The numerous social, cultural, economic and constitutional links between Jersey and the United Kingdom, built up over centuries, make the UK our closest international partner.
Jersey’s relationship with the English Crown began with the Norman invasion of England in 1066, after which William the Conqueror sat as both William I of England and Duke of Normandy, the latter of which Jersey was a part.
In 1204, when King John lost continental Normandy to the French King Phillipe-Auguste, the people of Jersey made the decision to remain loyal to the English Crown. In return for the Island’s demonstration of loyalty, King John granted Jersey numerous rights and privileges, subsequently confirmed in numerous Royal Charters, which are reflected in the level of autonomy we continue to enjoy to this day.
Jersey is not part of the United Kingdom and is not represented in the British Houses of Parliament. The UK Parliament does not legislate for the Island without consent. The UK Government, on behalf of the Crown, does retain formal responsibility for the Island’s defence and, to some extent, its foreign affairs, though it is settled constitutional practice that the UK consults Jersey before it may bind the Island to obligations in international law.
In recent years, the Government of Jersey has held increasing responsibility for its own external relations. A framework agreement signed in 2007 recognised that Jersey has an international identity which is different from that of the UK. Accordingly, the Island has now signed a number of international agreements directly with foreign countries. In line with its growing international identity, Jersey adopted a new role of Minister for External Relations in September 2013 and now operates three overseas representative offices in London, France, and Brussels, the latter two of which are operated jointly with the Bailiwick of Guernsey.
The cultural links between Jersey and the UK have developed significantly since the end of the Second World War. Nearly a third of the resident population were born in other parts of the British Isles meaning there are strong family links to the rest of the UK.
Whilst Jersey has traditionally had its own language – Jèrriais, (a form of Norman French), with the established French language also previously being widely spoken on the Island, English is now the overwhelmingly dominant language on the Island.
Jersey’s close affinity with Britain is further demonstrated by the fact that the majority of international phone and digital traffic from the island goes to the UK.
Jersey necessarily imports an array of goods to meet the needs of the population. The vast majority of these imports come to the Island from the United Kingdom. Reciprocally, the UK is also a major export market for many of the goods and services provided by businesses and industries in Jersey.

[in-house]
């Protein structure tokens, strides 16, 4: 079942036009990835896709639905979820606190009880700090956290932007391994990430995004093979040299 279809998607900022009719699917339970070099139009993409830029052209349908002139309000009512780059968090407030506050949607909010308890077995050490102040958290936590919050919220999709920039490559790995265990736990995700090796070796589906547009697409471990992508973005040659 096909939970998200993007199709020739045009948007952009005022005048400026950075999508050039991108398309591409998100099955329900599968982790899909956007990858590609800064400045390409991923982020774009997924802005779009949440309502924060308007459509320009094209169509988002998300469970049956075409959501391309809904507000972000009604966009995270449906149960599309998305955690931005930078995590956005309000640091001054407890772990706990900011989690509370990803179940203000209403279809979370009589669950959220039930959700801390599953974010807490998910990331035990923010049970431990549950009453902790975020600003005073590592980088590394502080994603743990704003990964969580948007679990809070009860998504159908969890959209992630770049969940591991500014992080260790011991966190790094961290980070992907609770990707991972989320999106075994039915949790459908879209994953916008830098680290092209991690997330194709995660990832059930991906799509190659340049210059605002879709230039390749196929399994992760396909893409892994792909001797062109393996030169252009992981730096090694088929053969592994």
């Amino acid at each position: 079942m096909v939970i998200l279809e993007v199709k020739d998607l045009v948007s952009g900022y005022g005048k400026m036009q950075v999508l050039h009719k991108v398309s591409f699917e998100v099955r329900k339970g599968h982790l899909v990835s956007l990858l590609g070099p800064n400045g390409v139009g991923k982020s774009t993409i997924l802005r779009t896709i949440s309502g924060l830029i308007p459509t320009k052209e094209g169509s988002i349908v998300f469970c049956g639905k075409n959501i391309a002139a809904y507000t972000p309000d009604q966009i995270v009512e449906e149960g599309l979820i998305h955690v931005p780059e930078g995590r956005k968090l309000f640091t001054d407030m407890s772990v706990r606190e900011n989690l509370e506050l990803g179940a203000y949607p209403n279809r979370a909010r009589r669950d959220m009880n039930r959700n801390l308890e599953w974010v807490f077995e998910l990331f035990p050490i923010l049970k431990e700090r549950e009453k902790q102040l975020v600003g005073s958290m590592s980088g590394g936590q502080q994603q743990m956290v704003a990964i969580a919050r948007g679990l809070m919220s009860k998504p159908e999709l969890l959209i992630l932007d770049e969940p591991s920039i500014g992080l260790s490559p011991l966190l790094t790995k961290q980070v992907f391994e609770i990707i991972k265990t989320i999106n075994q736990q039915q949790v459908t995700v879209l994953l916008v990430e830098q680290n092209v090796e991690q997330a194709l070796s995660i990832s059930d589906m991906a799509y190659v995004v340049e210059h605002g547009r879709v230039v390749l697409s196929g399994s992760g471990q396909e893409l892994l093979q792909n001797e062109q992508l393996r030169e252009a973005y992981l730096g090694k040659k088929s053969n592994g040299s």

As a leading international finance centre, Jersey has strong links with the UK business community and, in particular, the City of London. An independent report by Capital Economics, Jersey’s value to Britain was published in July 2013. The report demonstrated that Jersey and the UK have a strong, important and mutually beneficial relationship.
The report shows that Jersey provides significant benefits to the UK in supporting approximately 180,000 British jobs and adding £9 billion to the UK economy. Furthermore, £118 billion of funding is upstreamed from Jersey banks to banks in the UK, representing 1.5% of the funding of the whole UK banking system. The Island is also a platform for almost £500 billion of foreign investment into the UK, much of which might exit the sterling zone were Jersey not to offer the services that it does.
The British pound and Jersey pound (valued 1:1) are Jersey’s major retail currencies.
Jersey is not in a formal currency union with the UK and therefore monetary policy is set by the Bank of England. The Jersey pound is a transactional currency, tied to the pound and wholly backed by sterling reserves.
Jersey is part of the Common Travel Area (CTA) which allows free movement of people to and from the UK and Ireland. You are not required to go through formal passport checks when travelling within the CTA, although airlines will require you to present some form of photographic identification. Providing you are lawfully in the UK and will be travelling according to your immigration permissions, you will not need a separate visa to travel to Jersey.
People travelling to Jersey from any other European Union (EU) and European Economic Area (EEA) country also do not require a visa to visit the Island, however they must show a valid passport or identity card at immigration control on arrival in Jersey. Immigration controls for entry into Jersey via non CTA channels follow exactly the same procedure and level of enforcement as any UK entry point.